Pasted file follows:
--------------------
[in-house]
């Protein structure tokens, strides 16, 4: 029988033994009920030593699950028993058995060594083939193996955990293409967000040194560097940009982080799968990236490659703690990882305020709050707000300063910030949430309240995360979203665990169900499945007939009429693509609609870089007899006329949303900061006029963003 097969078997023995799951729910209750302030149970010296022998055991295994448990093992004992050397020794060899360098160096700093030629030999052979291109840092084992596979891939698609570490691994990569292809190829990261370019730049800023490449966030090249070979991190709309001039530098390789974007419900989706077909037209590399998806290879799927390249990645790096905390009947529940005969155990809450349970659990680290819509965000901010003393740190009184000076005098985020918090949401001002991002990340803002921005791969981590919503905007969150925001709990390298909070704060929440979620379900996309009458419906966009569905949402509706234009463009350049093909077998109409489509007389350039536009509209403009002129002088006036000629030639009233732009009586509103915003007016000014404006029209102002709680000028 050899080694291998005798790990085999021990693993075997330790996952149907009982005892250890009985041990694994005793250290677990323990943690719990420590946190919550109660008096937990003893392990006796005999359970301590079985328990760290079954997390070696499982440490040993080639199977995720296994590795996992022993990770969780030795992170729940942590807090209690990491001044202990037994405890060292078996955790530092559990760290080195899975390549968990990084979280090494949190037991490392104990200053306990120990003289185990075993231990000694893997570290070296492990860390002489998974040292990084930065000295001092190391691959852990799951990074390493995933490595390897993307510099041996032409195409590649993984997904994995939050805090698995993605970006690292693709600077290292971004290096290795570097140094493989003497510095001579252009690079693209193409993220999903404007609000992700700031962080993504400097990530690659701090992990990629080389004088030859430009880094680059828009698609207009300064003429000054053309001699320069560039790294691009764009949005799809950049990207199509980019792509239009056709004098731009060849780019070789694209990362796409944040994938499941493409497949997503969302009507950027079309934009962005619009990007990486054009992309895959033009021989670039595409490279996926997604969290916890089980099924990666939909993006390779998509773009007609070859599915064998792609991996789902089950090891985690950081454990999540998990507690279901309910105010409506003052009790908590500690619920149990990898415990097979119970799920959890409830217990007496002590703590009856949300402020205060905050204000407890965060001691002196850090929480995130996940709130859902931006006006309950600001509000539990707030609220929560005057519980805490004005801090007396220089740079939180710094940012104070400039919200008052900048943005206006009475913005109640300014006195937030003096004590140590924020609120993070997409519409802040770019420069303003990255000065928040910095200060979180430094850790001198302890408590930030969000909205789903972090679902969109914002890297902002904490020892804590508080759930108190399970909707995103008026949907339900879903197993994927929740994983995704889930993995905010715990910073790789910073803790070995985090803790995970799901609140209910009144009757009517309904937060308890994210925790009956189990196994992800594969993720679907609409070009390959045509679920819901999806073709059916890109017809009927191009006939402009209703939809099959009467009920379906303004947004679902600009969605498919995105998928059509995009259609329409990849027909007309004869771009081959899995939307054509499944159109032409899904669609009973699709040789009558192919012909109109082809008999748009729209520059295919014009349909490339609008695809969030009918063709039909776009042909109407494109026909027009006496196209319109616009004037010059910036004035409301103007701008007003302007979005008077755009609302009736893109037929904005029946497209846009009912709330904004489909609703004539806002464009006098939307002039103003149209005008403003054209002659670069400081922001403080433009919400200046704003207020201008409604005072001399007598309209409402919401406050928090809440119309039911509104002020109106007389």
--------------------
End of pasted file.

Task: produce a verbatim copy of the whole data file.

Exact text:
[in-house]
């Protein structure tokens, strides 16, 4: 029988033994009920030593699950028993058995060594083939193996955990293409967000040194560097940009982080799968990236490659703690990882305020709050707000300063910030949430309240995360979203665990169900499945007939009429693509609609870089007899006329949303900061006029963003 097969078997023995799951729910209750302030149970010296022998055991295994448990093992004992050397020794060899360098160096700093030629030999052979291109840092084992596979891939698609570490691994990569292809190829990261370019730049800023490449966030090249070979991190709309001039530098390789974007419900989706077909037209590399998806290879799927390249990645790096905390009947529940005969155990809450349970659990680290819509965000901010003393740190009184000076005098985020918090949401001002991002990340803002921005791969981590919503905007969150925001709990390298909070704060929440979620379900996309009458419906966009569905949402509706234009463009350049093909077998109409489509007389350039536009509209403009002129002088006036000629030639009233732009009586509103915003007016000014404006029209102002709680000028 050899080694291998005798790990085999021990693993075997330790996952149907009982005892250890009985041990694994005793250290677990323990943690719990420590946190919550109660008096937990003893392990006796005999359970301590079985328990760290079954997390070696499982440490040993080639199977995720296994590795996992022993990770969780030795992170729940942590807090209690990491001044202990037994405890060292078996955790530092559990760290080195899975390549968990990084979280090494949190037991490392104990200053306990120990003289185990075993231990000694893997570290070296492990860390002489998974040292990084930065000295001092190391691959852990799951990074390493995933490595390897993307510099041996032409195409590649993984997904994995939050805090698995993605970006690292693709600077290292971004290096290795570097140094493989003497510095001579252009690079693209193409993220999903404007609000992700700031962080993504400097990530690659701090992990990629080389004088030859430009880094680059828009698609207009300064003429000054053309001699320069560039790294691009764009949005799809950049990207199509980019792509239009056709004098731009060849780019070789694209990362796409944040994938499941493409497949997503969302009507950027079309934009962005619009990007990486054009992309895959033009021989670039595409490279996926997604969290916890089980099924990666939909993006390779998509773009007609070859599915064998792609991996789902089950090891985690950081454990999540998990507690279901309910105010409506003052009790908590500690619920149990990898415990097979119970799920959890409830217990007496002590703590009856949300402020205060905050204000407890965060001691002196850090929480995130996940709130859902931006006006309950600001509000539990707030609220929560005057519980805490004005801090007396220089740079939180710094940012104070400039919200008052900048943005206006009475913005109640300014006195937030003096004590140590924020609120993070997409519409802040770019420069303003990255000065928040910095200060979180430094850790001198302890408590930030969000909205789903972090679902969109914002890297902002904490020892804590508080759930108190399970909707995103008026949907339900879903197993994927929740994983995704889930993995905010715990910073790789910073803790070995985090803790995970799901609140209910009144009757009517309904937060308890994210925790009956189990196994992800594969993720679907609409070009390959045509679920819901999806073709059916890109017809009927191009006939402009209703939809099959009467009920379906303004947004679902600009969605498919995105998928059509995009259609329409990849027909007309004869771009081959899995939307054509499944159109032409899904669609009973699709040789009558192919012909109109082809008999748009729209520059295919014009349909490339609008695809969030009918063709039909776009042909109407494109026909027009006496196209319109616009004037010059910036004035409301103007701008007003302007979005008077755009609302009736893109037929904005029946497209846009009912709330904004489909609703004539806002464009006098939307002039103003149209005008403003054209002659670069400081922001403080433009919400200046704003207020201008409604005072001399007598309209409402919401406050928090809440119309039911509104002020109106007389």